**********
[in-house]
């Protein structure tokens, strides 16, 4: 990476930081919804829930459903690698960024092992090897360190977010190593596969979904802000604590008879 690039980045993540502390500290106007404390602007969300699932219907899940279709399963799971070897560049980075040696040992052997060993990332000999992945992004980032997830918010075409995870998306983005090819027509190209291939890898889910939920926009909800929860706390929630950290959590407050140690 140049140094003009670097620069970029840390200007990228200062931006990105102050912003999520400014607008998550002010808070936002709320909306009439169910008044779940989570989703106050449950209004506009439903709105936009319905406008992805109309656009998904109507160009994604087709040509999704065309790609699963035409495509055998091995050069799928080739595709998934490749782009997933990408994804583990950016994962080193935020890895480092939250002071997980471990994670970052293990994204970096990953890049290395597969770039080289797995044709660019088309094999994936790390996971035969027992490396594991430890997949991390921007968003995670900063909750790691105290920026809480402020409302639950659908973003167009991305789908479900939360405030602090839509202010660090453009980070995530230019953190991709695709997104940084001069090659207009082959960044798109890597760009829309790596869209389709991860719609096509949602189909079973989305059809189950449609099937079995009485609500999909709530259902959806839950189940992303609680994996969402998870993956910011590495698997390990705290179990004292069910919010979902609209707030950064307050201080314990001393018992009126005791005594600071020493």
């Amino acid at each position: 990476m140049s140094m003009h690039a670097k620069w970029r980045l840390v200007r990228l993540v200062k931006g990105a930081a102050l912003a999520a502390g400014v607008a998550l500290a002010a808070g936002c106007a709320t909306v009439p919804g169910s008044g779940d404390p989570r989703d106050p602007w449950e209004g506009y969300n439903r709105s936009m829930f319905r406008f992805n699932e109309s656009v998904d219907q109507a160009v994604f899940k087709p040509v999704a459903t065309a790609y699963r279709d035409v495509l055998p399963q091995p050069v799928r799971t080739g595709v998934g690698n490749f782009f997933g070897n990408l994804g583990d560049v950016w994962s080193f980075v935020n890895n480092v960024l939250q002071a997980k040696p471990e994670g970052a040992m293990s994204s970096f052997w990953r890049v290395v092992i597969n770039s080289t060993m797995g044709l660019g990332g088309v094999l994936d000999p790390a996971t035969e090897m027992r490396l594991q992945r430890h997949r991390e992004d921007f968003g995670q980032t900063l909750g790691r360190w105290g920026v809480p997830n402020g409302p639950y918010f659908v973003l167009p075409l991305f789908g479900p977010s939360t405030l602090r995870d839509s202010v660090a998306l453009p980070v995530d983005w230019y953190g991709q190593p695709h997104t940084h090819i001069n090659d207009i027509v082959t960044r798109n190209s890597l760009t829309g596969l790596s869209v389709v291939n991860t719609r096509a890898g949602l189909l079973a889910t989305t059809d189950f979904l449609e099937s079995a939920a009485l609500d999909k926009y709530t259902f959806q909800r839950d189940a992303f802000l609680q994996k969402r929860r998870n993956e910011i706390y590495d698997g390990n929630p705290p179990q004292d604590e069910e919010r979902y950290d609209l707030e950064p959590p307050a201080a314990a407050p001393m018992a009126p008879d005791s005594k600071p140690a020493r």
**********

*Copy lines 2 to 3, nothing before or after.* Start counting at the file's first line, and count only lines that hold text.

């Protein structure tokens, strides 16, 4: 990476930081919804829930459903690698960024092992090897360190977010190593596969979904802000604590008879 690039980045993540502390500290106007404390602007969300699932219907899940279709399963799971070897560049980075040696040992052997060993990332000999992945992004980032997830918010075409995870998306983005090819027509190209291939890898889910939920926009909800929860706390929630950290959590407050140690 140049140094003009670097620069970029840390200007990228200062931006990105102050912003999520400014607008998550002010808070936002709320909306009439169910008044779940989570989703106050449950209004506009439903709105936009319905406008992805109309656009998904109507160009994604087709040509999704065309790609699963035409495509055998091995050069799928080739595709998934490749782009997933990408994804583990950016994962080193935020890895480092939250002071997980471990994670970052293990994204970096990953890049290395597969770039080289797995044709660019088309094999994936790390996971035969027992490396594991430890997949991390921007968003995670900063909750790691105290920026809480402020409302639950659908973003167009991305789908479900939360405030602090839509202010660090453009980070995530230019953190991709695709997104940084001069090659207009082959960044798109890597760009829309790596869209389709991860719609096509949602189909079973989305059809189950449609099937079995009485609500999909709530259902959806839950189940992303609680994996969402998870993956910011590495698997390990705290179990004292069910919010979902609209707030950064307050201080314990001393018992009126005791005594600071020493």
């Amino acid at each position: 990476m140049s140094m003009h690039a670097k620069w970029r980045l840390v200007r990228l993540v200062k931006g990105a930081a102050l912003a999520a502390g400014v607008a998550l500290a002010a808070g936002c106007a709320t909306v009439p919804g169910s008044g779940d404390p989570r989703d106050p602007w449950e209004g506009y969300n439903r709105s936009m829930f319905r406008f992805n699932e109309s656009v998904d219907q109507a160009v994604f899940k087709p040509v999704a459903t065309a790609y699963r279709d035409v495509l055998p399963q091995p050069v799928r799971t080739g595709v998934g690698n490749f782009f997933g070897n990408l994804g583990d560049v950016w994962s080193f980075v935020n890895n480092v960024l939250q002071a997980k040696p471990e994670g970052a040992m293990s994204s970096f052997w990953r890049v290395v092992i597969n770039s080289t060993m797995g044709l660019g990332g088309v094999l994936d000999p790390a996971t035969e090897m027992r490396l594991q992945r430890h997949r991390e992004d921007f968003g995670q980032t900063l909750g790691r360190w105290g920026v809480p997830n402020g409302p639950y918010f659908v973003l167009p075409l991305f789908g479900p977010s939360t405030l602090r995870d839509s202010v660090a998306l453009p980070v995530d983005w230019y953190g991709q190593p695709h997104t940084h090819i001069n090659d207009i027509v082959t960044r798109n190209s890597l760009t829309g596969l790596s869209v389709v291939n991860t719609r096509a890898g949602l189909l079973a889910t989305t059809d189950f979904l449609e099937s079995a939920a009485l609500d999909k926009y709530t259902f959806q909800r839950d189940a992303f802000l609680q994996k969402r929860r998870n993956e910011i706390y590495d698997g390990n929630p705290p179990q004292d604590e069910e919010r979902y950290d609209l707030e950064p959590p307050a201080a314990a407050p001393m018992a009126p008879d005791s005594k600071p140690a020493r």